Changing Coal Communities and Overcoming Poverty in Appalachia
Jeannette Walls grew up poor in America. She wrote about it in her memoir "The Glass Castle," which has remained on the New York Times bestsellers list for more than eight years. She spent most of her childhood west of the Mississippi River, but her father, who was originally from West Virginia, eventually brought her family back to McDowell County, where she lived for four years. In this week’s episode of Inside Appalachia, we’ll listen back to an interview Jessica Lilly did with Walls in 2017, just before the movie inspired by her book was released in theaters.
Extreme Poverty in America
There are pockets of the United States where families face conditions comparable to a third-world country. Law professor Philip Alston is a United Nations expert on extreme poverty, and reports on places of pervasive poverty, like Haiti, south Asia, central Africa -- and just recently he was here in Appalachia. Shortly after his 2017 trip here, he spoke with NPR's Kelly McEvers about a report he’s compiling on how the United States treats its most vulnerable people. After this interview was originally recorded, the U.N. published a report that concludes 18.5 million Americans live in extreme poverty.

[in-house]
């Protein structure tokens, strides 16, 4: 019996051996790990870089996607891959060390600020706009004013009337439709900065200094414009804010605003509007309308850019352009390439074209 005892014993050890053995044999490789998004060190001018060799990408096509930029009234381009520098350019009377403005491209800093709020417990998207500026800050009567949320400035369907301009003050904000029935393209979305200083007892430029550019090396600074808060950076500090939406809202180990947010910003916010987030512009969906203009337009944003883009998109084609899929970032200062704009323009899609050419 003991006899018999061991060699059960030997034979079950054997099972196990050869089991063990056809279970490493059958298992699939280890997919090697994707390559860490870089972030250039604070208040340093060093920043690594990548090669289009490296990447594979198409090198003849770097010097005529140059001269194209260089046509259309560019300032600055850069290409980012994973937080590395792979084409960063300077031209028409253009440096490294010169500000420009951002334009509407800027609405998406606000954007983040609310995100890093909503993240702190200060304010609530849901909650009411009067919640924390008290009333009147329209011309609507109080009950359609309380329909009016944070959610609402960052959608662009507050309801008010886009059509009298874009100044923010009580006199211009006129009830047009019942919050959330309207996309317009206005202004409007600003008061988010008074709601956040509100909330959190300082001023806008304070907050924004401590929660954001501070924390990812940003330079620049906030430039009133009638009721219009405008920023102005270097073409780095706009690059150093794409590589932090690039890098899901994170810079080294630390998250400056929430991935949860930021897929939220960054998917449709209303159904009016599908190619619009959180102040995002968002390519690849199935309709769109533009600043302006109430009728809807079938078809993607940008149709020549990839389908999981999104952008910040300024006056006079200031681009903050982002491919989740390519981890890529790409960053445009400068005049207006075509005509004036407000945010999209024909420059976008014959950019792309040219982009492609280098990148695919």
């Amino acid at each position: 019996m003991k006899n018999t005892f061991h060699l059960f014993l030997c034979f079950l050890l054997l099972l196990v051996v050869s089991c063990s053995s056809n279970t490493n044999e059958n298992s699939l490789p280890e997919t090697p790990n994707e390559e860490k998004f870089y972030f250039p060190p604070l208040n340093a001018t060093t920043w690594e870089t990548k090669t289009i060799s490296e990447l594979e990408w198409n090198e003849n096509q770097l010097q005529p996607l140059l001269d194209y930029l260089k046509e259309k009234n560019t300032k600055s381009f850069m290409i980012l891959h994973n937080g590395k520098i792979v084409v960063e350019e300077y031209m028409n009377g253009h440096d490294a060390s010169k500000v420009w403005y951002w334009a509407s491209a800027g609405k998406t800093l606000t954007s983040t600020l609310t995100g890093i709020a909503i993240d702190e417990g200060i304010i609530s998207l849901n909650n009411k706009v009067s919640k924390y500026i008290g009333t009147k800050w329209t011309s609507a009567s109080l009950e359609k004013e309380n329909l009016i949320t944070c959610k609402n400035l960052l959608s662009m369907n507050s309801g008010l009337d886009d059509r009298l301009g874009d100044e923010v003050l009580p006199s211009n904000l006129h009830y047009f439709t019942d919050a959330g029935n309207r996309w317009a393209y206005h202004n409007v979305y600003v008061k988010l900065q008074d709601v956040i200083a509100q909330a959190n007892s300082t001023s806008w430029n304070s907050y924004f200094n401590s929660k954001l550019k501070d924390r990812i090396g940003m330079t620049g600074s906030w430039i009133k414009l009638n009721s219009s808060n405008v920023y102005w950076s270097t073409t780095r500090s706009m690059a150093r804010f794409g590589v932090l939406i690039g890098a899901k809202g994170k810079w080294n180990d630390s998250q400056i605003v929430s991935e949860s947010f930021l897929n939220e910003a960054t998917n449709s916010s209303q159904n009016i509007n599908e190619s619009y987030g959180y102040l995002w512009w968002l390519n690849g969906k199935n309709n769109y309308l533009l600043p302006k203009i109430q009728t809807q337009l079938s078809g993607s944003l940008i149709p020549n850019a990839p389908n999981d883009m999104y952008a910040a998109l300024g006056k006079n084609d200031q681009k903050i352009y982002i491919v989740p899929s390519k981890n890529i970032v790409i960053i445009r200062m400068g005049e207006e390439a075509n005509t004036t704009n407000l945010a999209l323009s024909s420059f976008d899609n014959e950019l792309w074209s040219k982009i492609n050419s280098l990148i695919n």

Economic Connections to Coal
In this episode we’ll also explore how Appalachia’s reliance on coal and other extractive industries have affected our region’s economy.
One example is land ownership. Historically, coal and timber companies have owned a large amount of the land in central Appalachia. But as reporter Gwynn Guilford told WVPB's Roxy Todd in an interview: “Those people don’t have any stake in the communities there. They don’t have any reason to reinvest in the human capital and public services and goods."
Lessons From Coal Communities Out West
Also, what can Appalachia learn from post-coal economies out West? We’ll talk with a reporter in Colorado about how former coal communities are trying to rebuild their local economies.
“They can live relatively cheaply compared with our urban areas,” said Kate Schimel, who lives in Paonia, Colorado. “There are trails or restaurants that can be really appealing to young people. And in a few towns out West, that has really turned into young families coming and staying.” Schimel is a reporter with High Country News and has reported on economic development in post-coal communities for the Solutions Journalism Network.
Inside Appalachia is produced by Roxy Todd. Jesse Wright is our executive producer. Molly Born edited our show this week. Our audio mixer is Patrick Stephens. We’d love to hear from you. Send us tweet @InAppalachia.